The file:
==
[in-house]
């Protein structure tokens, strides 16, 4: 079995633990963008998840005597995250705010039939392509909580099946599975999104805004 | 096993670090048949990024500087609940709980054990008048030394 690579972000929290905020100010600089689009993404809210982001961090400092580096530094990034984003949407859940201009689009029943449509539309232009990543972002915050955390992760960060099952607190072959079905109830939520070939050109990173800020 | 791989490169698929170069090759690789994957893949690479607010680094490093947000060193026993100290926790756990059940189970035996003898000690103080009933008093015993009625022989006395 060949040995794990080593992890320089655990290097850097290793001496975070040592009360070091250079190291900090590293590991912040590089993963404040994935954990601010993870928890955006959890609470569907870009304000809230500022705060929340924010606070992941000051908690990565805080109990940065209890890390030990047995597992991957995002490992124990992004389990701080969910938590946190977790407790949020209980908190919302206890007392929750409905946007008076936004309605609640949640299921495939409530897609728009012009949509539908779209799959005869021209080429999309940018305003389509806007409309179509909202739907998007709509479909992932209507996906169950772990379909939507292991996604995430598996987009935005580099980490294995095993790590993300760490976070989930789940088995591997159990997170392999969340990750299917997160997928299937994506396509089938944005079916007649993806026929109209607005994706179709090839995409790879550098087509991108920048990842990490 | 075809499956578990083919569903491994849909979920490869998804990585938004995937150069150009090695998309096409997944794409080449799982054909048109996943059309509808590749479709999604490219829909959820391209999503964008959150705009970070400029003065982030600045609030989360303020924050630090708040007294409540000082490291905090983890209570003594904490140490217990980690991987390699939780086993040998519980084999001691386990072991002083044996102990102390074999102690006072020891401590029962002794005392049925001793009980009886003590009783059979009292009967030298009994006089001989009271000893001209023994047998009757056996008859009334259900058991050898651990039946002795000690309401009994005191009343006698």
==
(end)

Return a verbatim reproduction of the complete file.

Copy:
[in-house]
């Protein structure tokens, strides 16, 4: 079995633990963008998840005597995250705010039939392509909580099946599975999104805004 | 096993670090048949990024500087609940709980054990008048030394 690579972000929290905020100010600089689009993404809210982001961090400092580096530094990034984003949407859940201009689009029943449509539309232009990543972002915050955390992760960060099952607190072959079905109830939520070939050109990173800020 | 791989490169698929170069090759690789994957893949690479607010680094490093947000060193026993100290926790756990059940189970035996003898000690103080009933008093015993009625022989006395 060949040995794990080593992890320089655990290097850097290793001496975070040592009360070091250079190291900090590293590991912040590089993963404040994935954990601010993870928890955006959890609470569907870009304000809230500022705060929340924010606070992941000051908690990565805080109990940065209890890390030990047995597992991957995002490992124990992004389990701080969910938590946190977790407790949020209980908190919302206890007392929750409905946007008076936004309605609640949640299921495939409530897609728009012009949509539908779209799959005869021209080429999309940018305003389509806007409309179509909202739907998007709509479909992932209507996906169950772990379909939507292991996604995430598996987009935005580099980490294995095993790590993300760490976070989930789940088995591997159990997170392999969340990750299917997160997928299937994506396509089938944005079916007649993806026929109209607005994706179709090839995409790879550098087509991108920048990842990490 | 075809499956578990083919569903491994849909979920490869998804990585938004995937150069150009090695998309096409997944794409080449799982054909048109996943059309509808590749479709999604490219829909959820391209999503964008959150705009970070400029003065982030600045609030989360303020924050630090708040007294409540000082490291905090983890209570003594904490140490217990980690991987390699939780086993040998519980084999001691386990072991002083044996102990102390074999102690006072020891401590029962002794005392049925001793009980009886003590009783059979009292009967030298009994006089001989009271000893001209023994047998009757056996008859009334259900058991050898651990039946002795000690309401009994005191009343006698």